The Lumsden Maternity Centre is proposed to be closed with the removal of Primary Birthing Unit status) birthing and postnatal care facilities). What does this mean? There will no longer be birthing or postnatal inpatient care for mothers and babies in Lumsden. As a rural person, voter and taxpayer my family and I deserve access to a Primary Birthing Unit that is within an acceptable distance of where I reside. I object to the planned closure of Lumsden Maternity Centre and seek your support to help turn this decision around. Birth is an incredible and vulnerable time for an expectant mother and having a Primary Facility such as Lumsden available for families in my community is an essential requirement. o The SDHB decision to close Lumsden from a Primary Birthing unit is premature given Census results are not due until October. Te Anau which is within the “catchment area” is experiencing huge growth with base figures indicating 45 families a year are moving to the town. Lumsden, Garston and Athol are experiencing growth as is Kingston with over 1000 sections soon to be developed. o Research shows that Primary Birthing Units have much higher rates of natural births than those in a hospital setting, which translates to better outcomes for mothers and babies in a low risk birth situation. o The higher incidence of natural births places less pressure on SDHB budget when compared with a hospital birth which has much higher rate of interventions during the birth – even for a low risk mother (e.g. augmenting the labour with Pitocin, epidurals, caesarean sections, episiotomies etc). o Interventions from a Hospital environment can also lead to more complications postpartum including haemorrhage, difficulty breastfeeding, bonding, mental health/postnatal depression etc. The cost to the DHB of a caesarean birth is more than four times an unassisted birth. o Time and time again we are hearing from mothers that Southland Hospital is cold and unwelcoming due to the stretched workload on staff there. New mothers were struggling with breastfeeding and what to do with their newborn until their midwife referred them back to Lumsden after delivery at Southland Hospital. o The World Health Organisation (WHO), The Ministry of Health and The NZ Breastfeeding Authority all promote breastfeeding as the Gold Standard of infant feeding. There is no doubt that breastfeeding is best for mothers, and best for babies, throughout their lives, but it is also best for families, best for communities, best for the environment and best for the economy. There is evidence that indicates Primary Birthing Units such as Lumsden support women to initiate and establish breastfeeding to a far greater level than Secondary and Tertiary units. o Southland Hospital doesn’t have the bed space required to cater for additional births in the event that Lumsden Maternity Centre is closed. Parents have experienced having to birth in consulting rooms in Southland Hospital as birthing rooms were full, or being made to sit in the hallway for hours after the baby has been delivered as there were no beds available. o Ministry of Health (MoH) funding structure for Primary Birthing units appears to solely rely on the number of pregnancies in the catchment and does not give any weight to the risk to mothers of extra travel times from home to the nearest birth centre - should Lumsden be closed, labouring mothers would be required to travel up to 160km to Invercargill. The closure of these centres would increase the risk of babies being born on the side of the icy road en route to Southland Hospital (a minimum of 2 hours travel from Te Anau for example). o Removal of Primary Maternity Services at Lumsden will have a ripple effect on Voluntary organisations, in particular St John and potentially the Fire Brigade and Police. More women will be having babies on the road side (at least one baby born during March 2018 would have been delivered on the roadside if Lumsden was not there). Safety and emergency services are going to be stretched to cope if Lumsden is closed as there will be no Primary Maternity facility fit for purpose in Lumsden. o The SDHB figures appear to include years in the past where there have been lower than normal births in the facility rather than the most current years where birthing numbers at Lumsden have been higher. One local midwife has to date delivered 10 babies on her own at Lumsden (01 January 2018 to 11 March 2018). She is not the only midwife practicing at this clinic and so actual current births are higher than data SDHB is relying upon for this decision. o Lumsden is more than a place for mothers to give birth, it is also a place where mothers who have delivered their babies elsewhere can return for Inpatient Services that support and nurture. The SDHB decision has not given any consideration to where those new mothers now turn for help and respite while bonding and healing for the first few days after birth. o More mothers and fathers will suffer mental health conditions such as Post Natal Depression and Anxiety as there will be no grounding support for new Rural families to bond and learn how to look after their babies should Lumsden be closed from a Primary Maternity Facility. This will place greater stress on the Karitane and Plunket nurses whom already have a stretched workload o Rural women's health in general has been underfunded by the SDHB and the removal of this key aspect of Primary health services at Lumsden further disadvantages rural families. I rely on you to ensure our voices are heard. Our community strongly opposes the decision to close Lumsden from a centre that is fully stocked and fit for purpose to deliver our communities babies and seek for this decision to be overturned and investment considered in this essential rural community resource. We must invest in our rural communities and keep Lumsden open as a Primary Birthing Unit (birthing and postnatal care facility). Any decision to Close Lumsden Maternity is a false economy. Rural women and babies have a right to local birthing facilities. Rural communities deserve this service.You cannot remove any service from Lumsden without affecting women and babies’ rights and their health and right to a safe delivery environment.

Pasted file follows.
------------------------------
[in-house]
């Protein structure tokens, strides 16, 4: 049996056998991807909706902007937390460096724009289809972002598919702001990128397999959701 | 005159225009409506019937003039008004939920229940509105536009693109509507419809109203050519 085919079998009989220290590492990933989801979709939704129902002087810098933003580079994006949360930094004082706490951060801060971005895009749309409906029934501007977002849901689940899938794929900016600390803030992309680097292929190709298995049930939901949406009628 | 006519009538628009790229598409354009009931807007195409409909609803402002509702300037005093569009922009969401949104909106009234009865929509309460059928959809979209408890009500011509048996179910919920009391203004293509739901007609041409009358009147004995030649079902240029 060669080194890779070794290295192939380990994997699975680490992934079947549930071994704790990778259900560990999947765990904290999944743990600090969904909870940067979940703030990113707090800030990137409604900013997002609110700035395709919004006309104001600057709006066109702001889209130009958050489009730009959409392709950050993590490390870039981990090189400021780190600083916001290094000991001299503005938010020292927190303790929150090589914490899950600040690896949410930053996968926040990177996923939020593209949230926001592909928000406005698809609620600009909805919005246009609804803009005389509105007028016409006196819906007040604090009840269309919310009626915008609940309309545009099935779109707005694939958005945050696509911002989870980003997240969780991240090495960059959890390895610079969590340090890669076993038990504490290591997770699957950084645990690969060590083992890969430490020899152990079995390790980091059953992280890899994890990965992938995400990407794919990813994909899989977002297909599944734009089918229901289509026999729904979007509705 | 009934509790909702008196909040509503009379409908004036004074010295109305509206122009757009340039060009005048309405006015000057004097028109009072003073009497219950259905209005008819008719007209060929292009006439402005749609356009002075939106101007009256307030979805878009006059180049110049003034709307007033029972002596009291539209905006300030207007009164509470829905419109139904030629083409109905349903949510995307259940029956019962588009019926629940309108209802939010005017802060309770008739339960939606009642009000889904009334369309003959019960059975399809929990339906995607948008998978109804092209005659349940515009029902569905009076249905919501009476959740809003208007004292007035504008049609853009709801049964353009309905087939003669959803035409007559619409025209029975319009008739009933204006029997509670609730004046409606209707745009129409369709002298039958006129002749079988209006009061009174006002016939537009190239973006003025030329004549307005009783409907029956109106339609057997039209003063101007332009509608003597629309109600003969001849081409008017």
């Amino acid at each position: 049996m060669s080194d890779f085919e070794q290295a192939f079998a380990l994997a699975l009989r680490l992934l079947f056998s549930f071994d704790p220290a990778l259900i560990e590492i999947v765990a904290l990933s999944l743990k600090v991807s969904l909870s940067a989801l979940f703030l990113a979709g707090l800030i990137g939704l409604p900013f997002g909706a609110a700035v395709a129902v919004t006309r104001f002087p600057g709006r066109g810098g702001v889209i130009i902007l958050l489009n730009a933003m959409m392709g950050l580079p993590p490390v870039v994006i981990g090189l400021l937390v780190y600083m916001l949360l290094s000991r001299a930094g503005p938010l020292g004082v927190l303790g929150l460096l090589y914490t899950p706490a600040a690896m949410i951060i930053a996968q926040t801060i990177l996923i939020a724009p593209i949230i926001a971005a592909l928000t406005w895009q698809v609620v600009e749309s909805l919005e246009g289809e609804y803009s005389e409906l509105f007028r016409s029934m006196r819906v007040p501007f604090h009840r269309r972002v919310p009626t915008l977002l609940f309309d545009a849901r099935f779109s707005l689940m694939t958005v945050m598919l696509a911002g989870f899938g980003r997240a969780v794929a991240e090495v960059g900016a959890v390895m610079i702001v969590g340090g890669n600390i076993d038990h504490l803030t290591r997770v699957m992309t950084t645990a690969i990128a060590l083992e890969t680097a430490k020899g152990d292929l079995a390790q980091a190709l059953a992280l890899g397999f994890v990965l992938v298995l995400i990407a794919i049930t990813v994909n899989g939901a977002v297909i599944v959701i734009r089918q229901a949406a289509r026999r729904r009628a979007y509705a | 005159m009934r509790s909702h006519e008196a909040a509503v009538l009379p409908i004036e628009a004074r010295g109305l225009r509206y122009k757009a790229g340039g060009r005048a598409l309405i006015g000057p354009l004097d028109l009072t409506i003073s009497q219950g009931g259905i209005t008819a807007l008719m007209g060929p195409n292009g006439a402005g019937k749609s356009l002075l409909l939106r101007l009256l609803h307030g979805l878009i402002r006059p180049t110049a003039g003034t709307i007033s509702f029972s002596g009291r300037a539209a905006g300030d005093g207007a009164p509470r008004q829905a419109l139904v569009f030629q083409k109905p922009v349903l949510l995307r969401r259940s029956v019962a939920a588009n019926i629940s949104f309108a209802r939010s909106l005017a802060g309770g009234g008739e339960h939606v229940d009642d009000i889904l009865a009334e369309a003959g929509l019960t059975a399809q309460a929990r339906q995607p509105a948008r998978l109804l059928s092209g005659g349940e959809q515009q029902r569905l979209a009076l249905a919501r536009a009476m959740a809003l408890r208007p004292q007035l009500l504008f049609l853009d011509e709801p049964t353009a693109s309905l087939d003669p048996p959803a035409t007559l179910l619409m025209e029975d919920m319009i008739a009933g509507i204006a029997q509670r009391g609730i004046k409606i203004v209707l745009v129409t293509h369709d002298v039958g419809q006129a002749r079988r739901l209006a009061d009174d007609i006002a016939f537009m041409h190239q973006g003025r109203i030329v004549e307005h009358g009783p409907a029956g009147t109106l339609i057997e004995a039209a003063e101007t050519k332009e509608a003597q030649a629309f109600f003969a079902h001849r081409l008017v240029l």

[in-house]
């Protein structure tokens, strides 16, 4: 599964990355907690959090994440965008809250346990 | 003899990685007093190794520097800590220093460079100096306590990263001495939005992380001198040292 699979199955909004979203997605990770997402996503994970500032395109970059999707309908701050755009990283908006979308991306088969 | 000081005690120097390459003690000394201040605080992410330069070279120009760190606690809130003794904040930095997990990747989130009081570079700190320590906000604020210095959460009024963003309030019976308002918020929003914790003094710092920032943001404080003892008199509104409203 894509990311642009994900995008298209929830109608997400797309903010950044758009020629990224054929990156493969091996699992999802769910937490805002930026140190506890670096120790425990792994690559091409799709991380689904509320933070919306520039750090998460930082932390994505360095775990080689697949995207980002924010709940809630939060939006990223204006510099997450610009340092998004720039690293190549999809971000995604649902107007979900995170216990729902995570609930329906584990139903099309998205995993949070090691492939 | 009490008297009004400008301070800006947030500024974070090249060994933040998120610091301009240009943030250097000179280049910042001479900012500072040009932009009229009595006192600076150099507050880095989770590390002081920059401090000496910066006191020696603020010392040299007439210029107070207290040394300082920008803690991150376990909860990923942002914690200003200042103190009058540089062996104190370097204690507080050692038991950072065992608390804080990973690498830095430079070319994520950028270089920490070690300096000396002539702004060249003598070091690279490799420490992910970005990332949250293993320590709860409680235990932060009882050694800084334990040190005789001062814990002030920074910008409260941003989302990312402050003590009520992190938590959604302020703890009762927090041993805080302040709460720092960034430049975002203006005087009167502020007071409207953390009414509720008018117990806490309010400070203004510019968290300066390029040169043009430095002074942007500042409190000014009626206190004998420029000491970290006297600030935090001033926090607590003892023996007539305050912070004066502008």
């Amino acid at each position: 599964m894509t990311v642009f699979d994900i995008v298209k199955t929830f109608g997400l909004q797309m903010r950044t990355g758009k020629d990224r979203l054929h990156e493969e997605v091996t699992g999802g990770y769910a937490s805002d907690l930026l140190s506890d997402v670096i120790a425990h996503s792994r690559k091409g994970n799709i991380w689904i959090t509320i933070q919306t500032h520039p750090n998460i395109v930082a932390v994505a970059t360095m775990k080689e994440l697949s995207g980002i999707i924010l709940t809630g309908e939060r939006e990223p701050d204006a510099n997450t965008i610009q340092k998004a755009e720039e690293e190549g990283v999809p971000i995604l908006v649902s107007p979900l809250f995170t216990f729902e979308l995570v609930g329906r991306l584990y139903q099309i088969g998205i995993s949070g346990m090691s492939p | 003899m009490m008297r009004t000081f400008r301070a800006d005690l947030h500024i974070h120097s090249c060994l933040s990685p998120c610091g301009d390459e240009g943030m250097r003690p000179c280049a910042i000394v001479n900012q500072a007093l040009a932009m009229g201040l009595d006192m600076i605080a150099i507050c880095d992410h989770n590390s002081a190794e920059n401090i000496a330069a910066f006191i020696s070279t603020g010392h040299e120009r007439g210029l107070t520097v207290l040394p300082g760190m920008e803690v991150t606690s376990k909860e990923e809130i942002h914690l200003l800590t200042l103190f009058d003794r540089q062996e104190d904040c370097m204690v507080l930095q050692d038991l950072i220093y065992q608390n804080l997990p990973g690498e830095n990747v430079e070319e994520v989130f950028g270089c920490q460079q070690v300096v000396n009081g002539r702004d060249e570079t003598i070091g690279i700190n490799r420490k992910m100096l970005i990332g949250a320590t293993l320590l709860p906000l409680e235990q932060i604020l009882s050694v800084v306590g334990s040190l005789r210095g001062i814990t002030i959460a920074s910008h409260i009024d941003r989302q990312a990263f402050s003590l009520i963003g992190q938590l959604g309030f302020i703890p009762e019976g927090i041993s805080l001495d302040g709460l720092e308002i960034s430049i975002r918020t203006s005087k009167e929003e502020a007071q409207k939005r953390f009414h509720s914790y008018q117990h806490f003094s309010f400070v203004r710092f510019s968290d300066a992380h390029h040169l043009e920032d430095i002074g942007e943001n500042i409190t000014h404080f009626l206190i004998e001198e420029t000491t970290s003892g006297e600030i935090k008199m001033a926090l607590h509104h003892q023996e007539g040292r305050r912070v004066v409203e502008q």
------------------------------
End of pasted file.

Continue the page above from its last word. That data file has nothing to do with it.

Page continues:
Petition to Tania Mihailuk MP, Hon. Dominic Perrottet MP